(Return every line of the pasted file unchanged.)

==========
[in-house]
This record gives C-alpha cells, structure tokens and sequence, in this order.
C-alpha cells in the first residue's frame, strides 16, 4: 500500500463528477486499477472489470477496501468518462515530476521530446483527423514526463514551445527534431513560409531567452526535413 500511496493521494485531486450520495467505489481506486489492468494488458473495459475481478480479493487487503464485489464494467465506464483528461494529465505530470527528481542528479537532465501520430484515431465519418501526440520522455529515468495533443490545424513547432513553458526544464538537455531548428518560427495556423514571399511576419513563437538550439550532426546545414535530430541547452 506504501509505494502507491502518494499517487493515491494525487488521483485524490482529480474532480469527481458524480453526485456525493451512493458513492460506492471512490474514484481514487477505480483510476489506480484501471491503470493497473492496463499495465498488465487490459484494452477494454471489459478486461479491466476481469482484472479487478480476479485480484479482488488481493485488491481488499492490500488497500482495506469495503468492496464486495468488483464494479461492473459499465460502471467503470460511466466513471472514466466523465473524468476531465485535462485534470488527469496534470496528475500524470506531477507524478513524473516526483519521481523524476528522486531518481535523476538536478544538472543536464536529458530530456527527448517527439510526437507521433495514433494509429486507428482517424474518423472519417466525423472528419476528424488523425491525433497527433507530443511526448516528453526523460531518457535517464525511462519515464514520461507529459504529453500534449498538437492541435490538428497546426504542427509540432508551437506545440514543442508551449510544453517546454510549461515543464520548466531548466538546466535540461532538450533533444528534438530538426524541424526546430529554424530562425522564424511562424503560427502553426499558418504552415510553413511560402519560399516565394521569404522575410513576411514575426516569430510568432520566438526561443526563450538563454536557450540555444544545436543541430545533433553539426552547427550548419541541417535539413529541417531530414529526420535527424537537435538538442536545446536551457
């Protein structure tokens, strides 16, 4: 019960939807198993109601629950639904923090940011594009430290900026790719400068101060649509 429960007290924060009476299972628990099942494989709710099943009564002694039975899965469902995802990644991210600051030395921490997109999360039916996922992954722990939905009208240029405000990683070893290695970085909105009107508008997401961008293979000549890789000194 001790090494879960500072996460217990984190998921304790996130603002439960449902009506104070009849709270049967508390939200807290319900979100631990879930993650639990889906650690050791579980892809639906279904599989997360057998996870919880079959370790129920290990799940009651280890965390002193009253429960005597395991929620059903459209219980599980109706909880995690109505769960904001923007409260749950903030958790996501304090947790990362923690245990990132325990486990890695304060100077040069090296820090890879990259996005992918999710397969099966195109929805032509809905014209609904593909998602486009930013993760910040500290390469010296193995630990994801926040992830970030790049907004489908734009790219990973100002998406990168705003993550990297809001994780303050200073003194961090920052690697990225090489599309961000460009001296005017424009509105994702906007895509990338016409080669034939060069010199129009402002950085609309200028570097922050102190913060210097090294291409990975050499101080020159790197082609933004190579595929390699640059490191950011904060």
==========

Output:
[in-house]
This record gives C-alpha cells, structure tokens and sequence, in this order.
C-alpha cells in the first residue's frame, strides 16, 4: 500500500463528477486499477472489470477496501468518462515530476521530446483527423514526463514551445527534431513560409531567452526535413 500511496493521494485531486450520495467505489481506486489492468494488458473495459475481478480479493487487503464485489464494467465506464483528461494529465505530470527528481542528479537532465501520430484515431465519418501526440520522455529515468495533443490545424513547432513553458526544464538537455531548428518560427495556423514571399511576419513563437538550439550532426546545414535530430541547452 506504501509505494502507491502518494499517487493515491494525487488521483485524490482529480474532480469527481458524480453526485456525493451512493458513492460506492471512490474514484481514487477505480483510476489506480484501471491503470493497473492496463499495465498488465487490459484494452477494454471489459478486461479491466476481469482484472479487478480476479485480484479482488488481493485488491481488499492490500488497500482495506469495503468492496464486495468488483464494479461492473459499465460502471467503470460511466466513471472514466466523465473524468476531465485535462485534470488527469496534470496528475500524470506531477507524478513524473516526483519521481523524476528522486531518481535523476538536478544538472543536464536529458530530456527527448517527439510526437507521433495514433494509429486507428482517424474518423472519417466525423472528419476528424488523425491525433497527433507530443511526448516528453526523460531518457535517464525511462519515464514520461507529459504529453500534449498538437492541435490538428497546426504542427509540432508551437506545440514543442508551449510544453517546454510549461515543464520548466531548466538546466535540461532538450533533444528534438530538426524541424526546430529554424530562425522564424511562424503560427502553426499558418504552415510553413511560402519560399516565394521569404522575410513576411514575426516569430510568432520566438526561443526563450538563454536557450540555444544545436543541430545533433553539426552547427550548419541541417535539413529541417531530414529526420535527424537537435538538442536545446536551457
């Protein structure tokens, strides 16, 4: 019960939807198993109601629950639904923090940011594009430290900026790719400068101060649509 429960007290924060009476299972628990099942494989709710099943009564002694039975899965469902995802990644991210600051030395921490997109999360039916996922992954722990939905009208240029405000990683070893290695970085909105009107508008997401961008293979000549890789000194 001790090494879960500072996460217990984190998921304790996130603002439960449902009506104070009849709270049967508390939200807290319900979100631990879930993650639990889906650690050791579980892809639906279904599989997360057998996870919880079959370790129920290990799940009651280890965390002193009253429960005597395991929620059903459209219980599980109706909880995690109505769960904001923007409260749950903030958790996501304090947790990362923690245990990132325990486990890695304060100077040069090296820090890879990259996005992918999710397969099966195109929805032509809905014209609904593909998602486009930013993760910040500290390469010296193995630990994801926040992830970030790049907004489908734009790219990973100002998406990168705003993550990297809001994780303050200073003194961090920052690697990225090489599309961000460009001296005017424009509105994702906007895509990338016409080669034939060069010199129009402002950085609309200028570097922050102190913060210097090294291409990975050499101080020159790197082609933004190579595929390699640059490191950011904060």